Helsinki wants to be the most digitalised city in the world. In order to achieve this goal, the city staff conduct, among other things, quick experiments to find out how artificial intelligence and software robotics could be utilised in city services and employees’ work.
In December 2021, the city completed its third quick experiment campaign, which tested nine ideas from city employees regarding the use of artificial intelligence and software robotics:
- utilising artificial intelligence as a virtual walking tour guide
- utilising a software robot in claiming state compensation and processing interpreter invoices
- processing applications for third grade and the related pupil admission
- utilising artificial intelligence in the orientation of new employees
- timely preparation of vaccines and their delivery to vaccination points
- utilising artificial intelligence in participatory budgeting for young people
- utilising artificial intelligence in analysing responses in the Kerrokantasi (Voice your opinion) service
- utilising a software robot in calculating the value of city contracts
- utilising a software robot in the automation of student welfare statistics
A working prototype of a walking tour guide
Aiming to develop a virtual walking tour guide assisted by artificial intelligence, the purpose of the experiment was to guide people to interesting walking routes with the help of mobile phones, also providing information about cultural and historical destinations along the way. Destinations were created by combining various data materials in a new way, creating various themes on the basis of the statistical analysis of keywords. The user can choose the desired themes, the desired length or duration of the route and the starting point, and the service creates a walking tour. The destinations and their details can be viewed in advance. The experiment resulted in a working prototype of a walking tour guide with cultural history materials. According to the experiment, a service like this is worthwhile to use, and even on the basis of quite limited experimental materials, it led testers to new places in their neighbourhoods. In addition to cultural history materials, the service could be based on a wide variety of materials.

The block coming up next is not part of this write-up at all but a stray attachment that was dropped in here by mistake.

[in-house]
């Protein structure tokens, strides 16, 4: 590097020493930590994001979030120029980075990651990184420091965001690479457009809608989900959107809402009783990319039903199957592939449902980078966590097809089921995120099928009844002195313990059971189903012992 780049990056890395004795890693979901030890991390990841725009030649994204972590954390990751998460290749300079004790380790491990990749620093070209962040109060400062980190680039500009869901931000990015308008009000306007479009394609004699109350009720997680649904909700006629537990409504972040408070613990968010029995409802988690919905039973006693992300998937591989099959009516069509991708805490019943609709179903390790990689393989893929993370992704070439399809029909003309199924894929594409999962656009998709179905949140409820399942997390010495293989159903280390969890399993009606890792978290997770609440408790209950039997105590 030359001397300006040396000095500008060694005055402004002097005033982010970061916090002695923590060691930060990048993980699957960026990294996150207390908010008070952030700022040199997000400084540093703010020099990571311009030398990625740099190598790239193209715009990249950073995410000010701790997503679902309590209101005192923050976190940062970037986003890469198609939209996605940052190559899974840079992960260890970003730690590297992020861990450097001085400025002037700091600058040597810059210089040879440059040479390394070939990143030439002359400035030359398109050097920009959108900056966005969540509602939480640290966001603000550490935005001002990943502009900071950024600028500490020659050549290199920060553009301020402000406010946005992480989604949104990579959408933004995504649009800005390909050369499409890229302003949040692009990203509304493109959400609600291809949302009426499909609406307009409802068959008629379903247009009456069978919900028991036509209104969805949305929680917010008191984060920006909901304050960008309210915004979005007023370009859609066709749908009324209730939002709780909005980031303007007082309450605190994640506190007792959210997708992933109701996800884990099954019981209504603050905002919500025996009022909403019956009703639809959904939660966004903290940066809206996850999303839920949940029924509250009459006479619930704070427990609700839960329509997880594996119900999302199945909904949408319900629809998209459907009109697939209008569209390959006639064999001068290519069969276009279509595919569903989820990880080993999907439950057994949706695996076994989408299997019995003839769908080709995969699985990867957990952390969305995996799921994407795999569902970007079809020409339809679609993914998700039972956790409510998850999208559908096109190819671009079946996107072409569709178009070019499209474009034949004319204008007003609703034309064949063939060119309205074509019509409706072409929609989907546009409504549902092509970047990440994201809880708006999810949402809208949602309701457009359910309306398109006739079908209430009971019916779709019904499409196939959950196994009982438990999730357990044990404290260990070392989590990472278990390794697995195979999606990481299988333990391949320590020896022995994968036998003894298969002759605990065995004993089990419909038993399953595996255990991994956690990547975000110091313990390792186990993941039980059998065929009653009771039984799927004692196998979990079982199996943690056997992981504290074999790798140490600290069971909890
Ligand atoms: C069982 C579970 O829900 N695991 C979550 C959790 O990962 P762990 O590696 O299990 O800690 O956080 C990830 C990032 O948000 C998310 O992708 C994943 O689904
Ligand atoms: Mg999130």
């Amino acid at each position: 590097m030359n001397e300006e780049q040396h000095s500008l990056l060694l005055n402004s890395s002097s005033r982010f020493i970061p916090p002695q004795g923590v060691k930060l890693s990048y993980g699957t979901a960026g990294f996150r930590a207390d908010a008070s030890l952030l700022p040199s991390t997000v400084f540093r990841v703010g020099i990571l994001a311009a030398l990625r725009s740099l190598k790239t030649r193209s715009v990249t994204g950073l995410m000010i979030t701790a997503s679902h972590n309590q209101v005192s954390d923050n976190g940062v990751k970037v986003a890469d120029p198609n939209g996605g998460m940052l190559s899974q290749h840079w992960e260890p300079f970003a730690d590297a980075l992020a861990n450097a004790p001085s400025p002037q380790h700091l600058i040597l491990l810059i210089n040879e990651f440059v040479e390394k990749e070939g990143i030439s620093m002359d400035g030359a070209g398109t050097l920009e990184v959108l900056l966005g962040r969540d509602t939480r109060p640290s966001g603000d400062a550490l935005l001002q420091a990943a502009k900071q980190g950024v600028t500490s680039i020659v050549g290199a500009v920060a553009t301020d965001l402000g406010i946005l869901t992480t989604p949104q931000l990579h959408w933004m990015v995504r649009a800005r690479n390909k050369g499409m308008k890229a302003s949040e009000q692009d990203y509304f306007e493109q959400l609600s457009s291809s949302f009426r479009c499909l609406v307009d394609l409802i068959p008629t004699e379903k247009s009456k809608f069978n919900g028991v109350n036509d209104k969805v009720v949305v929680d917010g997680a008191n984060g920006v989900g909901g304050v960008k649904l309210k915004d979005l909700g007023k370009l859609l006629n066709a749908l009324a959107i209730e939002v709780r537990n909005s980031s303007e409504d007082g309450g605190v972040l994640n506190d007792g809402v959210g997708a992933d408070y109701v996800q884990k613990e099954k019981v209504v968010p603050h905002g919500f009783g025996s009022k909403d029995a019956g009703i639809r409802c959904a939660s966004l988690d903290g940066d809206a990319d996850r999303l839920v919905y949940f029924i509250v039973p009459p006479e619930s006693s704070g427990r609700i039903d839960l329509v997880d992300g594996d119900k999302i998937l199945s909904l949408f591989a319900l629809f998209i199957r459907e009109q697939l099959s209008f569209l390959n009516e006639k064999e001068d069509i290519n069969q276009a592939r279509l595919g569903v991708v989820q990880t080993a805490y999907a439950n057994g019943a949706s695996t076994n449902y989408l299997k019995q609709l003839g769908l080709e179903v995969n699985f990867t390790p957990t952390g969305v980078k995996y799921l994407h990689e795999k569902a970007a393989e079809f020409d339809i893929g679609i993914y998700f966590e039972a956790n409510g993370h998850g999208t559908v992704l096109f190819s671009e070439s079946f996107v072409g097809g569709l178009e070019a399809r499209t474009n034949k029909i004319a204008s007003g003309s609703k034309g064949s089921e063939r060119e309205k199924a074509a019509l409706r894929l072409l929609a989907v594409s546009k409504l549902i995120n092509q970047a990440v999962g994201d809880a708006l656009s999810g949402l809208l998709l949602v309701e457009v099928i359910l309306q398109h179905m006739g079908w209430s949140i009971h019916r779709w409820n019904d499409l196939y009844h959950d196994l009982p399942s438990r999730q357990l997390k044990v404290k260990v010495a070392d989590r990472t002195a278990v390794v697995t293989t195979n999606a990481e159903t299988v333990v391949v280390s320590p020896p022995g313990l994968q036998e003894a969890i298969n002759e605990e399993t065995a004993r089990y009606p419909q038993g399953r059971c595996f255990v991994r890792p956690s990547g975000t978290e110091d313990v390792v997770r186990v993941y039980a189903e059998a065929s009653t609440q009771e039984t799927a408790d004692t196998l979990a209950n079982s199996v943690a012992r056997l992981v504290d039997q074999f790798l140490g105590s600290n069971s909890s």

“The feedback from the testers of the walking tour guide was positive, even though it was a rather rough prototype. The basic idea works, and we hope to find the right partner and resources for the further development of the service. The walking tour guide still requires work before it can be used to create a full-scale service, but the idea has now been tested and found to work, and the building blocks are there for a more continuous service – we just need a home for it,” says Saska Lohi, Project Manager in the Urban Environment Division.
“During the experiment, I learned that we have highly diverse cultural history information but it’s often unfortunately hard to find. The experiment provided a new way of studying this information and using it to learn about history and Helsinki. When testing the experiment, I also ended up in new places in familiar neighbourhoods and got to know previously unknown destinations, which brightened my daily life during the pandemic,” Lohi continues.